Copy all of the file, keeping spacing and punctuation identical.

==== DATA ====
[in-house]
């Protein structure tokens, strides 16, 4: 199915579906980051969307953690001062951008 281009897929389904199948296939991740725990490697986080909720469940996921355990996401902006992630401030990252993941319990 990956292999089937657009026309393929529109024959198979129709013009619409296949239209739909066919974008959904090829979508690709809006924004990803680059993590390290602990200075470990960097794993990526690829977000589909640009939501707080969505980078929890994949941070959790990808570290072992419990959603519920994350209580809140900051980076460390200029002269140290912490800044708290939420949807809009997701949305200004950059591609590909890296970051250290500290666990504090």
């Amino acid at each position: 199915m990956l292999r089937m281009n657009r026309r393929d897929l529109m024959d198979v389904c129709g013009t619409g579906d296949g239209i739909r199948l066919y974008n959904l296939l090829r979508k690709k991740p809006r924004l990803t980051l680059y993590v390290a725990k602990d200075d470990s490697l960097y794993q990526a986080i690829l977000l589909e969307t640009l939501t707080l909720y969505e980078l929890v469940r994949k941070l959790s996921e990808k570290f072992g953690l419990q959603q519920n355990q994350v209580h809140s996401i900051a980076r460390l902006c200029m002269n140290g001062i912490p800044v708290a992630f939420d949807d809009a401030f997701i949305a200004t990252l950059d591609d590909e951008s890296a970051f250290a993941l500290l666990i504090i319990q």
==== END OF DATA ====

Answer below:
[in-house]
């Protein structure tokens, strides 16, 4: 199915579906980051969307953690001062951008 281009897929389904199948296939991740725990490697986080909720469940996921355990996401902006992630401030990252993941319990 990956292999089937657009026309393929529109024959198979129709013009619409296949239209739909066919974008959904090829979508690709809006924004990803680059993590390290602990200075470990960097794993990526690829977000589909640009939501707080969505980078929890994949941070959790990808570290072992419990959603519920994350209580809140900051980076460390200029002269140290912490800044708290939420949807809009997701949305200004950059591609590909890296970051250290500290666990504090």
């Amino acid at each position: 199915m990956l292999r089937m281009n657009r026309r393929d897929l529109m024959d198979v389904c129709g013009t619409g579906d296949g239209i739909r199948l066919y974008n959904l296939l090829r979508k690709k991740p809006r924004l990803t980051l680059y993590v390290a725990k602990d200075d470990s490697l960097y794993q990526a986080i690829l977000l589909e969307t640009l939501t707080l909720y969505e980078l929890v469940r994949k941070l959790s996921e990808k570290f072992g953690l419990q959603q519920n355990q994350v209580h809140s996401i900051a980076r460390l902006c200029m002269n140290g001062i912490p800044v708290a992630f939420d949807d809009a401030f997701i949305a200004t990252l950059d591609d590909e951008s890296a970051f250290a993941l500290l666990i504090i319990q």